- The German software giant adds it now plans to pay out over 35% of its post-tax profits via dividends, up from a prior target of more than 30%. The 2014 dividend (involves payments of €1.3B) is good for a 40% payout ratio.
- SAP hiked its dividend by 18% on a euro basis last year. On a dollar basis, this year's payout is down Y/Y, thanks to the euro's plunge.
Fri, Mar. 6, 3:42 AM
- SAP is embarking on the second downsizing under CEO Bill McDermott, cutting about 2,200 jobs, about 3% of its workforce.
- The company is continuing to pivot toward cloud computing rather than traditional licensing, and that means a move toward less profitable software delivered more quickly with payments stretched over time.
- SAP is learning that the cloud environment is calling for engineers with different skills than those optimized for its old-line business.
- The stock is down 12.8% over the past 12 months.
Thu, Feb. 12, 2:22 PM
- A slew of enterprise IT names are outperforming after Cisco beat estimates and respectively reported 10%, 8%, and 7% Y/Y growth in enterprise, SMB, and public sector orders. The Nasdaq overall is up 1%.
- Cisco reported particularly strong figures for enterprise-focused business lines: Switching revenue rose 11%, wireless (Wi-Fi-dominated) 18%, collaboration 10%, and data center (UCS servers) 40%. Service provider demand (orders -1%) remained soft.
- Enterprise standouts include EMC (EMC +2.5%), VMware (VMW +2.3%), SAP (SAP +3.1%), Salesforce.com (CRM +3.8%), NetSuite (N +2.6%), Teradata (TDC +4.6%), Splunk (SPLK +2.5%), Varonis (VRNS +3.9%), Gigamon (GIMO +2.8%), and NetScout (NTCT +2.7%).
- EMC's gains comes in spite of rival NetApp's FQ3 miss and soft FQ4 guidance; share loss to EMC, which has been seeing healthy mid-range and scale-out NAS storage growth, could be partly to blame. VMware is adding to the Wednesday gains seen following a Bernstein upgrade.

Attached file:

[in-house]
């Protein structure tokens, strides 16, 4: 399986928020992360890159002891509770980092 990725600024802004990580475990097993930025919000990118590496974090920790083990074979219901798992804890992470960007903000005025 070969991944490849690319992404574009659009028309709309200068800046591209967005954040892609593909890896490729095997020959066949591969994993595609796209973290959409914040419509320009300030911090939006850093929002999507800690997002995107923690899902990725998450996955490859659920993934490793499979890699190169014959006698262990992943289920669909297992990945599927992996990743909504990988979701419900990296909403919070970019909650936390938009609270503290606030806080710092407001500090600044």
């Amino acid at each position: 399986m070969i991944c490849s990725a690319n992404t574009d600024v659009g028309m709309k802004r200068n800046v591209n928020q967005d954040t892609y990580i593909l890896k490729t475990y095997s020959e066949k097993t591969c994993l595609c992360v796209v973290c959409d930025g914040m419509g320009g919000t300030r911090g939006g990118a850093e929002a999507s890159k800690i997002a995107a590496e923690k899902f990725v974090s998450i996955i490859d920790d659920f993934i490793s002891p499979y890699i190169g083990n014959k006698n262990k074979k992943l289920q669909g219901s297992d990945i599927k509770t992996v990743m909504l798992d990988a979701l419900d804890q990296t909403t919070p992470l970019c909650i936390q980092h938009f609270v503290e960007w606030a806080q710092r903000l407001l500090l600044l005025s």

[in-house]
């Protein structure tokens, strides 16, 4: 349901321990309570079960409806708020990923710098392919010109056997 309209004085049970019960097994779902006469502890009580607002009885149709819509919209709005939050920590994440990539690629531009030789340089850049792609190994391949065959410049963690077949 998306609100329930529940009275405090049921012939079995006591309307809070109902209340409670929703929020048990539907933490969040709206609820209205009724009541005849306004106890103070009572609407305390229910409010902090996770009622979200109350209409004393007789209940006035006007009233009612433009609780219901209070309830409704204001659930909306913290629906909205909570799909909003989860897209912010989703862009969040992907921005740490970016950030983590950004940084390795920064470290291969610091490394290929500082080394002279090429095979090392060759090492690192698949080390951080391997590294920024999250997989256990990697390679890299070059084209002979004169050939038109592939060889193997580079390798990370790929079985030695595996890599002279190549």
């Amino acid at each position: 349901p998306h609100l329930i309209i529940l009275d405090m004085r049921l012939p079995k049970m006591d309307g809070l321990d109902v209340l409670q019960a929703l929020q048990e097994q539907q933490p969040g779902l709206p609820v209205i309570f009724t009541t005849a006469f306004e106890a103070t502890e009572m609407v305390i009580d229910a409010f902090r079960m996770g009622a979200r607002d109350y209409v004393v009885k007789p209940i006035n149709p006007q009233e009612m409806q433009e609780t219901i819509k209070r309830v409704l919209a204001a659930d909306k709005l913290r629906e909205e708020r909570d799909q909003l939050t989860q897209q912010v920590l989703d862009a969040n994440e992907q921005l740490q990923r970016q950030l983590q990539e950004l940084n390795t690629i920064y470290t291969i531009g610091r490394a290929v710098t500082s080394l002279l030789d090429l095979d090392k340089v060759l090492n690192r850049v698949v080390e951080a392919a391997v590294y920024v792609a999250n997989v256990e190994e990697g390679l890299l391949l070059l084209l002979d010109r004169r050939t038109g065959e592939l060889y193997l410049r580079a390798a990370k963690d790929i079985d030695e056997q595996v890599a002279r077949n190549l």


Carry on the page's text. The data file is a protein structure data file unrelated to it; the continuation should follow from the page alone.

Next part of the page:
- Earlier: Telecom/networking stocks rally thanks to Cisco
Tue, Feb. 3, 6:53 PM
- S/4HANA, a new version of SAP's mainstay Business Suite (contains the company's core ERP apps), runs only on top of the company's Hana in-memory database, and is declared by SAP to fully leverage Hana's in-memory and real-time transaction-processing abilities.
- SAP is also providing a simplified data model with its update, and a revamped UI. On-premise, cloud and hybrid deployments will be supported. SAP has already been offering a cloud-based version of the Business Suite that runs on top of Hana. However, S/4HANA will sport a code base created specifically for Hana.
- CEO Bill McDermott calls S/4HANA SAP's biggest product launch since 1992, when it unveiled its R/3 ERP suite. While the company's traditional software license sales have come under pressure thanks to the cloud transition, the hit to Business Suite has been buffered by the fact enterprises (for now, at least) are more nervous about migrating core ERP apps to the cloud than they are about migrating CRM or HR apps.